Last to go was the energetic Lexington County native Lou Kennedy, President & CEO of Nephron Pharmaceuticals Corporation. She spoke about the construction of the new facility in Lexington County and explained how temperature regulation is extremely important for pharmaceuticals. SCANA, located next door to Nephron in the Saxe Gotha Industrial Park, was a key partner in designing and implementing contingency power in case of an outage. She also spoke about Nephron’s partnership with CSX Rail and the construction of a rail spur on-site to bring all resin deliveries directly to Nephron. Kennedy held a ribbon-cutting ceremony on June 4th opening the facility that was finished one year ahead of the expected completion date.
Monday, April 7, 2014
Monday, March 3, 2014
In 2013, South Carolina’s TDL industry saw several important milestones. The inland port in Greer opened in October, expanding the economic ties between the Upstate and the Lowcountry and increasing the state’s competitiveness as a leader in moving freight. The SC Department of Transportation has continued to make strides in the development of the 25-year multimodal plan that will provide the roadmap for moving freight throughout the state and guide future infrastructure projects. Many TDL-related businesses have announced new business or expansion in the Palmetto State. We’re on the right track.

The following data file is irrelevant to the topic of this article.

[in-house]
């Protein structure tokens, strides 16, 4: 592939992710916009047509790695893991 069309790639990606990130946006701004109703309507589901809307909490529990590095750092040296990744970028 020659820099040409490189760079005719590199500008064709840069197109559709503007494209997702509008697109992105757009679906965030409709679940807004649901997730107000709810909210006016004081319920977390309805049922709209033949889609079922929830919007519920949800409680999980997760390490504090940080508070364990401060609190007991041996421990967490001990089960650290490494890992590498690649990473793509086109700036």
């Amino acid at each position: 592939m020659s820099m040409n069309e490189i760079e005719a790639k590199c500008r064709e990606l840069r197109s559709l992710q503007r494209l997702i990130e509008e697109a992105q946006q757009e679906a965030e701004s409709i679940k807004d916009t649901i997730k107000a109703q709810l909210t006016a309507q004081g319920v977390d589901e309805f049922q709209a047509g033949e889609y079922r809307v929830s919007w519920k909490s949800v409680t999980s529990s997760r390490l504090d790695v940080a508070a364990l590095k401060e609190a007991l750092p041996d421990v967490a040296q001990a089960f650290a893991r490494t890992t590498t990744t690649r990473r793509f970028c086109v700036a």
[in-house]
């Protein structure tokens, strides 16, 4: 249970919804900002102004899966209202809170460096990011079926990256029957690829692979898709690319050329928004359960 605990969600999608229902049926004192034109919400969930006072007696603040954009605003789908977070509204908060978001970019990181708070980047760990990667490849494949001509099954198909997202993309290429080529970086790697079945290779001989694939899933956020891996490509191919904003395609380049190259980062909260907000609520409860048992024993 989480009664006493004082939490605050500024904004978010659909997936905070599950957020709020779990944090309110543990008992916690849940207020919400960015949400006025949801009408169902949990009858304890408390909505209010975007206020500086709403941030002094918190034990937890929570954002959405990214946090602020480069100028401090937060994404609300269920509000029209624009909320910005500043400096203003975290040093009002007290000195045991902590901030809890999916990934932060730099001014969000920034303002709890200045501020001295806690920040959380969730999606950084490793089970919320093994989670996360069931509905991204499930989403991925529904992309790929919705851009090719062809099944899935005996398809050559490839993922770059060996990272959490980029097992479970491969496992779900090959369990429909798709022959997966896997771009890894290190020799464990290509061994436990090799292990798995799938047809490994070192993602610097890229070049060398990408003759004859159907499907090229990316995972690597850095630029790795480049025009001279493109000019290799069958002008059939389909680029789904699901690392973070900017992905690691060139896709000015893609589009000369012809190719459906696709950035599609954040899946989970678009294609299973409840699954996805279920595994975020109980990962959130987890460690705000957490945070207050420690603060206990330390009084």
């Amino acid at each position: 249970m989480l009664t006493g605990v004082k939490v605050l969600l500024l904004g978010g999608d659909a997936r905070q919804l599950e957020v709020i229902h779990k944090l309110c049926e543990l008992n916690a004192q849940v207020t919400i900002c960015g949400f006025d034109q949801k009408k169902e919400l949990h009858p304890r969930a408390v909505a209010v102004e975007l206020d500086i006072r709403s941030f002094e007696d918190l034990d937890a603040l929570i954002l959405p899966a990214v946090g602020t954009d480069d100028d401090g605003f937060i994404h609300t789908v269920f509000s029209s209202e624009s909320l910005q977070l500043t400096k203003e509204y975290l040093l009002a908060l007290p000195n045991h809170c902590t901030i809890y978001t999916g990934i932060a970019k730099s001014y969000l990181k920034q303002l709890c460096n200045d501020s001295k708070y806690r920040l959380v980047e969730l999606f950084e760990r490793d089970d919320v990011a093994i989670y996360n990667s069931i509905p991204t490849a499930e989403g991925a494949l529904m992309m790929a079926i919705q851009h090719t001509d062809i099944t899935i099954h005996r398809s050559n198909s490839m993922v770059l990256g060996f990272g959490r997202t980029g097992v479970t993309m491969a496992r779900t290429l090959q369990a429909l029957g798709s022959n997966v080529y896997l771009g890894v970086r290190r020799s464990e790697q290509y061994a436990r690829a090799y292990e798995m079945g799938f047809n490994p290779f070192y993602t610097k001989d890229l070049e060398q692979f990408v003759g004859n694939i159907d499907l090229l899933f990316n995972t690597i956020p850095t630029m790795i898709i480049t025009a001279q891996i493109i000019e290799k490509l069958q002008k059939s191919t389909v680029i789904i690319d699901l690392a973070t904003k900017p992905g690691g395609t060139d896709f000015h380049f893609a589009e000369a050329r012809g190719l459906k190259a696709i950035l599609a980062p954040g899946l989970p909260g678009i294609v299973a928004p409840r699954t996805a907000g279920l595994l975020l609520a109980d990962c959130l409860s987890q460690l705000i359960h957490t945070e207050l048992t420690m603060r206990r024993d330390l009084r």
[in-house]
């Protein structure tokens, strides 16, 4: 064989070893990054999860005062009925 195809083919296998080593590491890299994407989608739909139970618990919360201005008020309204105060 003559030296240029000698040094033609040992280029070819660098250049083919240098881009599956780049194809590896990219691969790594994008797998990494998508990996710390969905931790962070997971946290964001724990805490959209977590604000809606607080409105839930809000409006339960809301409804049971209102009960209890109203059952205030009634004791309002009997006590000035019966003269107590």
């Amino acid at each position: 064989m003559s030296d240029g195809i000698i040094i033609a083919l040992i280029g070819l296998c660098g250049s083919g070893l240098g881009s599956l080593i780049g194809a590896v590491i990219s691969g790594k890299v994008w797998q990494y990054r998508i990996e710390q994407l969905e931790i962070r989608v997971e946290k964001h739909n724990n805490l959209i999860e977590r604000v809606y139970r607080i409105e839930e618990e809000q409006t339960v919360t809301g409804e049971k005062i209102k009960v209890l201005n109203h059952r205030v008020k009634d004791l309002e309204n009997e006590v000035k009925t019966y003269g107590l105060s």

But what’s on the horizon? The widening of the Panama Canal, expected to be completed in 2015, is putting pressure on East Coast ports - Charleston included - to dredge harbors in order to accommodate post-Panamax ships around the clock. Tourists and residents alike bemoan driving on I-26, I-95, or I-85, especially during peak hours. Logistics analysts are always trying to shave off a few hours of transit time. TDL supports practically our entire economy; naturally, TDL needs constant investment and fine-tuning to maintain vibrancy and have the ability to grow and compete.
The TDL Council is a collaborative effort between public and private sector leaders to boost South Carolina’s economy, create jobs, and attract investment that will position the state as a national and global leader in the TDL industry. One way the Council seeks to bring South Carolina to the forefront of the TDL industry is by hosting the TDL Summit each year. In the spirit of partnership and collaboration, the Summit provides a forum for public leaders to provide their perspective on the industry, private industry leaders to share best practices, educational partners to share new innovations and projects, and attendees to learn, network and celebrate the industry’s successes. The 4th Annual TDL Summit will be held in Columbia on February 12.